Sign in to follow this  
Rev. Calli

What does your belief system require of you in these times?

Recommended Posts

6 hours ago, Dan56 said:

Yes, I meant no insult.. I meant normal in the sense of majority, if most people believe the same thing, then its considered the norm.  Whereas, a minority who believes differently, would not be like normal people.. Poor wording on my part..

And I understand that Agnostics can have compassion, but its not part of a fundamental belief, so I don't think the motivation is as strong in the absence of an official charitable creed that teaches and promotes compassion. Not many Agnostic charities around. 

No.  Not many charities using the Agnostic label.  Agnostics tend to favor secular things.  Groups like, for instance, the American Cancer Society.  Not everything is about the label.

I can accept that you did not mean to be insulting about "normal."  Then you crack wise about Agnostic charities.  It negates the apology and twists the blade.

Share this post


Link to post
Share on other sites
12 hours ago, Dan56 said:

 so I don't think the motivation is as strong in the absence of an official charitable creed that teaches and promotes compassion.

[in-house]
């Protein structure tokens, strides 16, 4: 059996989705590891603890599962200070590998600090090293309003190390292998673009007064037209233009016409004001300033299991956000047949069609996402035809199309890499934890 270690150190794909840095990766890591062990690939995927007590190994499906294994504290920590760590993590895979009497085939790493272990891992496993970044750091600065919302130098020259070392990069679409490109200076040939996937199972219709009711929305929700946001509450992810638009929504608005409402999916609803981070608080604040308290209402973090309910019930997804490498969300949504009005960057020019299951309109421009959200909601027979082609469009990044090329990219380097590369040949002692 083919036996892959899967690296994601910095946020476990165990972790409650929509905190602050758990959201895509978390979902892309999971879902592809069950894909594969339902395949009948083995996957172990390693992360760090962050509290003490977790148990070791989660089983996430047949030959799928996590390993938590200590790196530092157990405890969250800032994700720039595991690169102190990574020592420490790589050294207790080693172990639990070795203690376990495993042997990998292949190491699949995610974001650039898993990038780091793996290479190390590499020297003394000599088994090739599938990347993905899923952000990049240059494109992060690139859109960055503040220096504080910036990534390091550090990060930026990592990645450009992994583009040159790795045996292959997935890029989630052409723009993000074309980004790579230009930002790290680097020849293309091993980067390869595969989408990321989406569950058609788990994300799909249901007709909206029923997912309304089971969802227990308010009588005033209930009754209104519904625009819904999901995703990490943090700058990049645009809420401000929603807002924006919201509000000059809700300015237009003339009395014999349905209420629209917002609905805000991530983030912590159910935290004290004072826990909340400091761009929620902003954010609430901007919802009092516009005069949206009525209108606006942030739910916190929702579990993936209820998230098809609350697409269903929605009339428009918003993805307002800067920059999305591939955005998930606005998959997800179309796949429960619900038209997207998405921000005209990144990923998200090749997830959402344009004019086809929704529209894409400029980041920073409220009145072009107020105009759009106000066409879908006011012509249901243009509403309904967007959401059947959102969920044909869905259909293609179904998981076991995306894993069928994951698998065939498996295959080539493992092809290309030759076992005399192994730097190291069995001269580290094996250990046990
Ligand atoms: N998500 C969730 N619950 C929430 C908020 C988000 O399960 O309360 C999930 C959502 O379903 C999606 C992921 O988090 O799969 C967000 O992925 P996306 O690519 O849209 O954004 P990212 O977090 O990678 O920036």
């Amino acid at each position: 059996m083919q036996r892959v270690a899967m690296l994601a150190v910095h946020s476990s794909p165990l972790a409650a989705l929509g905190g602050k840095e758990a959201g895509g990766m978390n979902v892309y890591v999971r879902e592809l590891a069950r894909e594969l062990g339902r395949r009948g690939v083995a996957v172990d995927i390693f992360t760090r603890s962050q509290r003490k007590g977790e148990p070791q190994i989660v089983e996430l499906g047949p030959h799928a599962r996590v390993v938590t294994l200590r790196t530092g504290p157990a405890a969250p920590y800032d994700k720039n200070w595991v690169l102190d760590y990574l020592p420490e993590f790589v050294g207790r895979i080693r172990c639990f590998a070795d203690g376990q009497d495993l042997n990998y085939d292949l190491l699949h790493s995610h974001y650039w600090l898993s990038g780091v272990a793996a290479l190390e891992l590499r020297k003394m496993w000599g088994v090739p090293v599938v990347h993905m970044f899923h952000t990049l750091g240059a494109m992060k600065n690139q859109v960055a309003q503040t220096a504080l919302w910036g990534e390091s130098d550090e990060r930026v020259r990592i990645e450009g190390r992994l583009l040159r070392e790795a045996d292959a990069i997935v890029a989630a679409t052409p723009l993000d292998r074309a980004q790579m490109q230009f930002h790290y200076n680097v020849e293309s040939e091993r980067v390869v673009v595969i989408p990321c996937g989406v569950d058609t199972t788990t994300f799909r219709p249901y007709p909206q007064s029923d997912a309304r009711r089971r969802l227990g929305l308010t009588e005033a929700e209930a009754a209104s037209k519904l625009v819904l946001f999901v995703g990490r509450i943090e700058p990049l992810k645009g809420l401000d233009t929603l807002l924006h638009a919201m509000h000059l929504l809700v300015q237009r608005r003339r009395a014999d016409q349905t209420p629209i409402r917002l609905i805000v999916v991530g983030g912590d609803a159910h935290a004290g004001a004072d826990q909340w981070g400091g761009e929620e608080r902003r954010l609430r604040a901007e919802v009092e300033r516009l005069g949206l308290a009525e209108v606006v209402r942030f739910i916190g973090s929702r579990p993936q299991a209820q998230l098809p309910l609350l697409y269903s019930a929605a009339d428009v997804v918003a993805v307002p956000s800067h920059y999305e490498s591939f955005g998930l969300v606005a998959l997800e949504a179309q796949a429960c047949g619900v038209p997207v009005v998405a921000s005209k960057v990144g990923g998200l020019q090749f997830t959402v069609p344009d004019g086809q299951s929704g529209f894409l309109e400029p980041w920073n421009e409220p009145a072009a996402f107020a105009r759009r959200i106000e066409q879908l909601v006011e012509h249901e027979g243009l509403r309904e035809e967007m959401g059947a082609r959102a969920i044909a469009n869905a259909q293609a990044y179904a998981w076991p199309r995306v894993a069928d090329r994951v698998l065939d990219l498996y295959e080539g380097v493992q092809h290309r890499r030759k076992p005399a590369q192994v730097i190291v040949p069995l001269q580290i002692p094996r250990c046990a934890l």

Love and hate are our strongest motivators, and it's a bit of a toss up as far as which is stronger. Guilt, shame, pride, and lust are also big ones. Everyone who isn't a sociopath has very strong motives to be compassionate. Unfortunately, all of them can also be strong motives not to be compassionate.

So I can relate with trying to give people a new motive to do good, and also the desire to take away their motivation to do bad.

But I think that unless you can successfully unravel all the motives a specific individual already has, you have no real idea how changing one or two of their beliefs will effect their future actions. Teaching a mean person to believe in God may just mean getting them to believe in a mean God, you know? And for every Creed, there are hundreds of excuses why it doesn't apply in all cases.

Also, I can't think of any agnostic businesses, but I know of a lot of Christian ones. Does that mean agnostics aren't as profit-motivated as Christians?

Edited by mererdog